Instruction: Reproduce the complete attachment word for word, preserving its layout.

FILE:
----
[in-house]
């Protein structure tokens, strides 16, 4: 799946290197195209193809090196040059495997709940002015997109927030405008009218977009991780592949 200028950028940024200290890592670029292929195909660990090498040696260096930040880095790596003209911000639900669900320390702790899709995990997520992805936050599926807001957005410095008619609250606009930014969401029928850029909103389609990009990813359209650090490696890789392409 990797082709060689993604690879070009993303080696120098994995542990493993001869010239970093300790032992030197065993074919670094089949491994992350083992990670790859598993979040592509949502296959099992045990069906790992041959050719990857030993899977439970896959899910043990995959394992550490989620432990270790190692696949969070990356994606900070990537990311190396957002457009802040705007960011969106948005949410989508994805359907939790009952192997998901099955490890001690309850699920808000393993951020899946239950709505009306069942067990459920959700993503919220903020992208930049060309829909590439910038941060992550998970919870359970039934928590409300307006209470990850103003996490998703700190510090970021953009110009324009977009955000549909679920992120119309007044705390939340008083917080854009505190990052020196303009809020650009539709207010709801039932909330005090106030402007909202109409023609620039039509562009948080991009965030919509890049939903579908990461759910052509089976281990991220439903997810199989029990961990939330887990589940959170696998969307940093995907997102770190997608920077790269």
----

[in-house]
């Protein structure tokens, strides 16, 4: 799946290197195209193809090196040059495997709940002015997109927030405008009218977009991780592949 200028950028940024200290890592670029292929195909660990090498040696260096930040880095790596003209911000639900669900320390702790899709995990997520992805936050599926807001957005410095008619609250606009930014969401029928850029909103389609990009990813359209650090490696890789392409 990797082709060689993604690879070009993303080696120098994995542990493993001869010239970093300790032992030197065993074919670094089949491994992350083992990670790859598993979040592509949502296959099992045990069906790992041959050719990857030993899977439970896959899910043990995959394992550490989620432990270790190692696949969070990356994606900070990537990311190396957002457009802040705007960011969106948005949410989508994805359907939790009952192997998901099955490890001690309850699920808000393993951020899946239950709505009306069942067990459920959700993503919220903020992208930049060309829909590439910038941060992550998970919870359970039934928590409300307006209470990850103003996490998703700190510090970021953009110009324009977009955000549909679920992120119309007044705390939340008083917080854009505190990052020196303009809020650009539709207010709801039932909330005090106030402007909202109409023609620039039509562009948080991009965030919509890049939903579908990461759910052509089976281990991220439903997810199989029990961990939330887990589940959170696998969307940093995907997102770190997608920077790269």